Thirty Years in a Coffee Cup

IMG_3753 2I bet my future and measly graduate student savings on a coffee mug.

It was the shiny, inky indigo rim that made me walk closer. The potter added flecks of gold to the glaze that expressed, ever so modestly, as glittering stars against the almost black gloss that lined the inside of the mug and stopped just short of the flaring matte sky blue base on the outside.

It was a cup of night sky. The kind I had only seen at national parks or when lying on the beach in Maine at night, relieved and finding refuge in my glorious smallness.

There was no rational reason to believe that the mug would save me, but when I held it in my hands, I sensed its power. In that moment I felt on a purposeful course in the universe instead of drifting in the constant fear, insecurity, and loneliness that I had grown accustomed to as I dragged myself through graduate school after a debilitating breakup.

Clarksville Pottery’s original location was next to the import store where I worked when I wasn’t in class or biking. I had given my car back to the dealership during my first semester; voluntary repossession is what they called it. Carless, I often wandered into the pottery store during my breaks to look at the smooth, earthy housewares stacked on shelves and displayed in beautiful arrangements of potential domesticity.

I would trace the trails of the potter’s fingertips on the large plates and salad bowls with my hands. My world did not have lovely household items and homey touches; everything was raw and bare bones. Graduate school was the phoenix I had tied myself to this time and I was burning.

When I flipped the mug over, I felt the sting of the price tag in that place where desire, extravagance, and shame collide. I placed the cup on the shelf and walked back to work to finish unpacking items sent in huge crates from various places in Mexico.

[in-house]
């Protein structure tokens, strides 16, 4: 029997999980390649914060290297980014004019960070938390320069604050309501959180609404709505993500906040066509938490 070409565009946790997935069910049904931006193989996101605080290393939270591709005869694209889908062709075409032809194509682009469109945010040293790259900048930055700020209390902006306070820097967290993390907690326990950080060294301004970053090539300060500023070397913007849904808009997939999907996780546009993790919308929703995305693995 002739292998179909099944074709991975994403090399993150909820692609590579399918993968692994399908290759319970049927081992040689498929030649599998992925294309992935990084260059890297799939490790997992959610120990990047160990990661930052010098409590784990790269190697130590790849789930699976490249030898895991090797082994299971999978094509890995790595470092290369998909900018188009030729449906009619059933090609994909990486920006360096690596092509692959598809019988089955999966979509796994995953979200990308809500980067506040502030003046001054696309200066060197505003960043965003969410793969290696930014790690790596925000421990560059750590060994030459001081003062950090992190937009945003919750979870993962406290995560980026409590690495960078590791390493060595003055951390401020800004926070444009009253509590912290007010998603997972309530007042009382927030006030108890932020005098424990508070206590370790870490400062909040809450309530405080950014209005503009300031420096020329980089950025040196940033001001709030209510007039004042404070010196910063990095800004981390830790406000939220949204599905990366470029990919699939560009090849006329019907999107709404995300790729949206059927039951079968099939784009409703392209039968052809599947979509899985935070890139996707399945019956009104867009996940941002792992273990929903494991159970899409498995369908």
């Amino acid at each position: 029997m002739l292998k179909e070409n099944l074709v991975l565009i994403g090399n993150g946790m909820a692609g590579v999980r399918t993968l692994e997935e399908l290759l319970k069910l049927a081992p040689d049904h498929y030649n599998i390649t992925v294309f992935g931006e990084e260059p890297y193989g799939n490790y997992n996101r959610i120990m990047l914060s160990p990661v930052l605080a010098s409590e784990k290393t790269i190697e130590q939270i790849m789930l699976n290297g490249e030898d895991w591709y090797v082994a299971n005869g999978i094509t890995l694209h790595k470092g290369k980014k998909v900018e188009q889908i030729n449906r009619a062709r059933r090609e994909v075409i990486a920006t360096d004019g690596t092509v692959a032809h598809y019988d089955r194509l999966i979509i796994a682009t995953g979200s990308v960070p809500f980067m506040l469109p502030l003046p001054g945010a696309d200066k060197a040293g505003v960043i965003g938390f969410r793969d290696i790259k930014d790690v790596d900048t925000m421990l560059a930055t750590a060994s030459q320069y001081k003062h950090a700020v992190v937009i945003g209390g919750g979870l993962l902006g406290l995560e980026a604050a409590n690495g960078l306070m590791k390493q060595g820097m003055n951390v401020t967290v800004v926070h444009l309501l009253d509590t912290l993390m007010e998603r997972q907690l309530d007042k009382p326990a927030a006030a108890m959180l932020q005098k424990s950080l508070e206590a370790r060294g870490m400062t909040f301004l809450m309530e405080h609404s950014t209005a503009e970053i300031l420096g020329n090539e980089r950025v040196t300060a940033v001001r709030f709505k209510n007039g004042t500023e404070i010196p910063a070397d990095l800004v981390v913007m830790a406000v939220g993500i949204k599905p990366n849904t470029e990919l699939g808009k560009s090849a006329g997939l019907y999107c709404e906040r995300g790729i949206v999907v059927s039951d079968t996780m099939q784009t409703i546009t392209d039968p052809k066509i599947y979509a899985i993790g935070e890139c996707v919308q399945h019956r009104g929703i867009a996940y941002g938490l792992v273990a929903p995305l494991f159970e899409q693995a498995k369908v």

This same scene repeated for several days until it didn’t. I picked up my cup of stars and brought it to the man at the register. He gave me and the item a glance over and asked if that would be all.

“No,” I answered, “I am interested in a set of eight.”

It was the only one of its kind in the store. The owner explained that he would have to contact the artist and warned that a small special order might take awhile. He went on to stress that there was no guarantee that the potter would be able to replicate the stars.

“There’s a lot of dumb luck in how the firing process works. You can’t just reliability conjure up a specific result.”

I would take my chances. The store owner kept my mug as the model for the other seven.

Four months and three cobbled-together payments later, I heard the message on my answering machine announcing that the set was ready. Before I left the store, I unwrapped each cup. None of the seven had the starriness of the original nor the balance of indigo to gold that I imagined. The owner had prepared me to expect the difference.

I made peace with my disappointment when I discovered the symmetry that each mug shared. There was a weighted uniformity that was unseen by the eye, but in my hands, it translated as a comforting heaviness. I could feel quiet mornings, meals with friends, coffee with lovers, even the laughter of children and the smell of wet dogs. It was all there in my hands, invisible but present.

The last of those eight mugs broke over a decade ago when it splintered against our porcelain sink. I kept a shard of the stars in my top drawer for years until I could hold its meaning in my heart and not stress over the jinx-it power of discarding such a powerful talisman.

I hadn’t thought of those mugs in forever until I stepped out of line at Anderson’s Coffee to pick up the unremarkable blue cup in the corner, the one with the shiny rim. There were no stars, and the shape was all wrong, but there was something about that indigo glaze at the top and the light blue matte finish at the bottom that made me remember.

I felt the lightning speed of thirty years spill over the sides with all the abundant messiness that has passed since I first picked up that cup of stars. The decades have been unruly and surprising, but never despairing and fearful like the tidy emptiness of my mid-twenties. I got back in line to order a pound of Sumatra beans, as intended, still holding the cup.

I had forgotten the depth of the darkness, those tiny seeds of expectation, the weighty hope, and all the random, infinite possibilities.

“There’s a lot of dumb luck in how the firing process works. You can’t just reliability conjure up a specific result.”